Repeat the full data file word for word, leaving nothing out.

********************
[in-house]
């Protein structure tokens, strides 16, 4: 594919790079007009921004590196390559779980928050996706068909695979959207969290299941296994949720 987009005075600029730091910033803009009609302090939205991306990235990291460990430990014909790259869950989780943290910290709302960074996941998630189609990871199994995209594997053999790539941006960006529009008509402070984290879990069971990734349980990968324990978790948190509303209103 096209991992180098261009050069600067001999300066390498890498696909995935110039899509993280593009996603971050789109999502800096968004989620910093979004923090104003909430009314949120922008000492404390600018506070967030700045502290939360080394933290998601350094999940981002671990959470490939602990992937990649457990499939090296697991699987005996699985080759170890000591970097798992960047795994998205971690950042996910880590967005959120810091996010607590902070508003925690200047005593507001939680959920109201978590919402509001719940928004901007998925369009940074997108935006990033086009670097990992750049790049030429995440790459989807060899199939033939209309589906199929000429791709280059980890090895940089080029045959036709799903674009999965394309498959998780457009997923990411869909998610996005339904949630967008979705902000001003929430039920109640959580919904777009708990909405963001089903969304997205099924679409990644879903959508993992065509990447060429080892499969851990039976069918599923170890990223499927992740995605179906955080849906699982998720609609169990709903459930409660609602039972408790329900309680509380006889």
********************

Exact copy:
[in-house]
């Protein structure tokens, strides 16, 4: 594919790079007009921004590196390559779980928050996706068909695979959207969290299941296994949720 987009005075600029730091910033803009009609302090939205991306990235990291460990430990014909790259869950989780943290910290709302960074996941998630189609990871199994995209594997053999790539941006960006529009008509402070984290879990069971990734349980990968324990978790948190509303209103 096209991992180098261009050069600067001999300066390498890498696909995935110039899509993280593009996603971050789109999502800096968004989620910093979004923090104003909430009314949120922008000492404390600018506070967030700045502290939360080394933290998601350094999940981002671990959470490939602990992937990649457990499939090296697991699987005996699985080759170890000591970097798992960047795994998205971690950042996910880590967005959120810091996010607590902070508003925690200047005593507001939680959920109201978590919402509001719940928004901007998925369009940074997108935006990033086009670097990992750049790049030429995440790459989807060899199939033939209309589906199929000429791709280059980890090895940089080029045959036709799903674009999965394309498959998780457009997923990411869909998610996005339904949630967008979705902000001003929430039920109640959580919904777009708990909405963001089903969304997205099924679409990644879903959508993992065509990447060429080892499969851990039976069918599923170890990223499927992740995605179906955080849906699982998720609609169990709903459930409660609602039972408790329900309680509380006889």